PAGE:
Senate approves expedited process to avert US debt crisis
U.S. senators voted on Thursday to create a single law allowing Democrats to lift the nation’s borrowing power and avoid a disastrous credit default without requiring a vote from opposition Republicans.
The Senate voted 59 to 35 for the measure, with 10 Republicans, including Minority Leader Mitch McConnell, supporting the bill.
The move allows the Democratic-controlled Congress to raise the debt ceiling by a specific amount with a simple majority in both chambers, meaning it can pass without Republican fingerprints on the hike.
“We still have a few steps to go before we fully resolve this issue, but I am optimistic that after today’s vote we will be on track to avoid a catastrophic default,” the Majority Leader said. Democrat in the Senate, Chuck Schumer.
US President Joe Biden is expected to quickly sign the unusual procedural measure that paves the way for the passage of the second bill, which would effectively increase the government’s borrowing power, in the coming days.
A debt ceiling increase would normally require 60 votes in the Senate split 50-50, meaning Republicans, who are still keen to project themselves as fiscal conservatives, would have to participate with votes in favor.
But the new law means the body can now pass only with the support of every Democrat and a decisive “yes” from Vice President Kamala Harris.
Meanwhile, Republicans can essentially sit on the sidelines, not blocking Democrats but offering no votes themselves to raise the limit.
The compromise caps weeks of arduous negotiations and comes days before the deadline for reaching the debt ceiling.
Without action, the United States would no longer be able to meet its debt repayment obligations shortly after next Wednesday.
America spends more money than it brings in through taxation, so it borrows money by issuing government bonds, considered one of the safest investments in the world.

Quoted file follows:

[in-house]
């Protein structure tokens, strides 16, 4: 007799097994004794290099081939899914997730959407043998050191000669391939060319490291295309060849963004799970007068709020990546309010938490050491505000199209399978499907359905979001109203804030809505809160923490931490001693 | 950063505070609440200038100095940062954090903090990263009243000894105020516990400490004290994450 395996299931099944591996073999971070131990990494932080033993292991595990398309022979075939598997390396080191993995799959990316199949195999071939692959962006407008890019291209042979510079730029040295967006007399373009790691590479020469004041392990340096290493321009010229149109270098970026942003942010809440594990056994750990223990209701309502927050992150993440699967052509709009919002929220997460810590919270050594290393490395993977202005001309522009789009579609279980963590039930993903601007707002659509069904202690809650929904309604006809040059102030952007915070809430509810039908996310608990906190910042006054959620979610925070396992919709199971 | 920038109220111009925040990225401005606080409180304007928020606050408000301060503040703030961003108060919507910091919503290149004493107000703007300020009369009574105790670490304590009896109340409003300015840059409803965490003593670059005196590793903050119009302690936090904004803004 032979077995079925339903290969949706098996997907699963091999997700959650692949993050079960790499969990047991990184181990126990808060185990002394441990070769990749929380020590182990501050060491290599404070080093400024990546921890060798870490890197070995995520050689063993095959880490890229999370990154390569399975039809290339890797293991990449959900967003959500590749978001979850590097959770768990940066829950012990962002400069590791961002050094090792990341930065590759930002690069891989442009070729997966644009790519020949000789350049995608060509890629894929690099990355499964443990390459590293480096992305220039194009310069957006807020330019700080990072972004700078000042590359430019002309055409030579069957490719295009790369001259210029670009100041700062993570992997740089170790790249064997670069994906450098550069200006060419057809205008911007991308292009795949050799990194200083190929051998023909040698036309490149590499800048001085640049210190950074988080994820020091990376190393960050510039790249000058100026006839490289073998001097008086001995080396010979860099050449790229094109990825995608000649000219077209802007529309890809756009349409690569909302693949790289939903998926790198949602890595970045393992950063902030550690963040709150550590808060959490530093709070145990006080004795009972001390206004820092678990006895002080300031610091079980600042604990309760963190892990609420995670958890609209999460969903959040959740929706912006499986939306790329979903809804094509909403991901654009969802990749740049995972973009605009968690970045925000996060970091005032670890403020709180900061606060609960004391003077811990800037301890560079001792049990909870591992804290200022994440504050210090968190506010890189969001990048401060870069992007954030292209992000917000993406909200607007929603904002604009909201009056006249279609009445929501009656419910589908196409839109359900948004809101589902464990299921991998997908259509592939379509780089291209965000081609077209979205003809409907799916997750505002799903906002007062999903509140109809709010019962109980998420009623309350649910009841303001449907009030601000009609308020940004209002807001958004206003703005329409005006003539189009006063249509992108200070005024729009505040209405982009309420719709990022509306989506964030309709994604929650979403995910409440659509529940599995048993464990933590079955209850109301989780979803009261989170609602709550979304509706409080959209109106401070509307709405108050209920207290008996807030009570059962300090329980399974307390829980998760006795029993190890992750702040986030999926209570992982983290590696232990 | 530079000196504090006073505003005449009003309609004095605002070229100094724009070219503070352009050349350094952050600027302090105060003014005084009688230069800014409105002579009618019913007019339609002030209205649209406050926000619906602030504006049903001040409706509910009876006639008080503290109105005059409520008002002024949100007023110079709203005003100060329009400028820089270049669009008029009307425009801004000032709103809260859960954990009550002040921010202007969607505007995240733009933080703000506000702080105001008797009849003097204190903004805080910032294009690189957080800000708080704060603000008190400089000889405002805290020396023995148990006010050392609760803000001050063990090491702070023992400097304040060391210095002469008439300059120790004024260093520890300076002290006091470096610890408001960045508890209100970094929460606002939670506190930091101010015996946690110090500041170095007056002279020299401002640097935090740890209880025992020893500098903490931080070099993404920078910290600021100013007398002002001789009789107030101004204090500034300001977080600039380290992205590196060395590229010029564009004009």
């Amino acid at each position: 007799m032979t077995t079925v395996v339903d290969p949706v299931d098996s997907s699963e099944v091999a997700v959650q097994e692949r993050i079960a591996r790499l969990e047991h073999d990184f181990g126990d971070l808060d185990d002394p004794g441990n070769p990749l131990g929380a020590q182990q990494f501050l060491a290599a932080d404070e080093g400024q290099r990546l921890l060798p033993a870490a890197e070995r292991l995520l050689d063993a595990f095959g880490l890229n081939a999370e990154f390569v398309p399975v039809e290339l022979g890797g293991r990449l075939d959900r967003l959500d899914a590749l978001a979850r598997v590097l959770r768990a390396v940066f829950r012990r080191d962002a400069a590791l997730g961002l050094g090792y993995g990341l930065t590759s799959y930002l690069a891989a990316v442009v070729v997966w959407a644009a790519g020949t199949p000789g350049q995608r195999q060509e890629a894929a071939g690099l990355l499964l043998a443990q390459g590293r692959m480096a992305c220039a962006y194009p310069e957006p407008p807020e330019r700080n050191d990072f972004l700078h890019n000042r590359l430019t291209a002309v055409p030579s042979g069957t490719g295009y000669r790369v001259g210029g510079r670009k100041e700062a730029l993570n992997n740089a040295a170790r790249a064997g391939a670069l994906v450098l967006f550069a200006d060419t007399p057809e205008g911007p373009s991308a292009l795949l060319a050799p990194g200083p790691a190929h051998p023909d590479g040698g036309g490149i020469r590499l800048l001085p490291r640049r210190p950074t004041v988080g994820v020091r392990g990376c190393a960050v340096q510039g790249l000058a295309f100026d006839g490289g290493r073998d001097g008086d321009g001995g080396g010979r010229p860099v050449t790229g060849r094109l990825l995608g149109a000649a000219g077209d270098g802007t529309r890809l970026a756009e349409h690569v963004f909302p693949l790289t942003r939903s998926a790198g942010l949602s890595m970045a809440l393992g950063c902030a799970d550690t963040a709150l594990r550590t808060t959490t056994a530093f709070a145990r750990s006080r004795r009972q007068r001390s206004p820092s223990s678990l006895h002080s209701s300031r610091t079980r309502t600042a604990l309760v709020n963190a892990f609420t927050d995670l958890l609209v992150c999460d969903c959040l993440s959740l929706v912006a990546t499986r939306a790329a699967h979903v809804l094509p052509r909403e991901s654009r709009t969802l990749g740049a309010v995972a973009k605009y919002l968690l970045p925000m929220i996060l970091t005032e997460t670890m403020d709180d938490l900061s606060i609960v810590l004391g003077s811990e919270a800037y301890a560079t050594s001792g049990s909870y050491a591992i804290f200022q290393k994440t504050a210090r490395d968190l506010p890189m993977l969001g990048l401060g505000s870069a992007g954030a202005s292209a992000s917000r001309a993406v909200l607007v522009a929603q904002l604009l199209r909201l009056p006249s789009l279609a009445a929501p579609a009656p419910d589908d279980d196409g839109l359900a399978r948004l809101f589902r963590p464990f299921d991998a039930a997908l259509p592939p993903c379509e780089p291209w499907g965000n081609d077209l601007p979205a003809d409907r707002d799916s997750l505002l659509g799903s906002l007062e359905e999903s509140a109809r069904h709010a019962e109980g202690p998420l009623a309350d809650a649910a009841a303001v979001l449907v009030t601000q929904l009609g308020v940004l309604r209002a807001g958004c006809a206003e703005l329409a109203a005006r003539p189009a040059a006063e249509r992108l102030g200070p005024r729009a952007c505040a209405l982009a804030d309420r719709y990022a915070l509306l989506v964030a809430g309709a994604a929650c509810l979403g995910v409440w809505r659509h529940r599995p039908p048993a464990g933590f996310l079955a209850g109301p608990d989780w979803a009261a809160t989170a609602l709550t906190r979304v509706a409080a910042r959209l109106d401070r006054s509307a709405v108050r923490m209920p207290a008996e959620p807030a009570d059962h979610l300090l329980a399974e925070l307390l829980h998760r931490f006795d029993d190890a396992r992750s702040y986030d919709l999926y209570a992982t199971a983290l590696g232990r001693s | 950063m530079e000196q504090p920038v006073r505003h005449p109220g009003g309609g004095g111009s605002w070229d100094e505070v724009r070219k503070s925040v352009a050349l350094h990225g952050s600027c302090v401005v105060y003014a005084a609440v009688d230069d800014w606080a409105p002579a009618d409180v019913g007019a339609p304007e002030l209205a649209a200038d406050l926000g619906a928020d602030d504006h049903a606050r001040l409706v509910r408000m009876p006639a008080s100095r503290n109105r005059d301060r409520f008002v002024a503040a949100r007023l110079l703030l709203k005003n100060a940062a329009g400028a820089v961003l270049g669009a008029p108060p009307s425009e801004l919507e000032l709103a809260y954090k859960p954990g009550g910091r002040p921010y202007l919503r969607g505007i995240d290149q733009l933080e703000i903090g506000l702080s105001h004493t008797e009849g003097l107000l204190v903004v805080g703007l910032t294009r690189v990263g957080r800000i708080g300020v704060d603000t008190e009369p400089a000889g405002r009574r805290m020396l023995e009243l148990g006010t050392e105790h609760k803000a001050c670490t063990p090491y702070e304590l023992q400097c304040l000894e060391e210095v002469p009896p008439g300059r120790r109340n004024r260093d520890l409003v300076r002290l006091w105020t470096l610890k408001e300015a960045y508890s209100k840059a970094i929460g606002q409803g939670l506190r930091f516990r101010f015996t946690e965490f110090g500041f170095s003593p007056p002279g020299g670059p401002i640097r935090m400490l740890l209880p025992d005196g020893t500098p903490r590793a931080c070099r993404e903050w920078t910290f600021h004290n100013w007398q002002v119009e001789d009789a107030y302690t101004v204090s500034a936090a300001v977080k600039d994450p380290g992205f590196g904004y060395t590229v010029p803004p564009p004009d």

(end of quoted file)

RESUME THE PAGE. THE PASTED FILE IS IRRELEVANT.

About 80 years ago, lawmakers introduced a limit on the amount of federal debt that could be accumulated.
The cap has been raised dozens of times to allow the government to meet its spending commitments – usually without drama and with support from both sides – and stands at around $29 trillion.
Final simple majority votes in the House and Senate on raising the debt ceiling are expected early next week.
Democratic leaders have spent weeks pointing out the devastation a default would have caused, including the loss of an estimated 6 million jobs and $15 trillion in household wealth.
The battle was a deadly affair for Mitch McConnell, who leads Republicans in the Senate and has come under heavy fire from his side and former President Donald Trump for helping Democrats avoid crisis.
The Kentucky senator shocked Washington this summer when he demanded that Democrats use a complicated and time-consuming legislative process called “reconciliation” to raise the borrowing limit themselves.
His plan was to force Democrats to increase debt by a certain number without any Republican involvement, then hammer them for out-of-control spending on the campaign trail.
Instead of gumming up the process, McConnell finally accepted the equally complicated but much faster approach that is playing out now.
Schumer thanked McConnell, describing their discussions to reach an agreement as “fruitful, frank and productive”.
(With contributions from AFP, Reuters)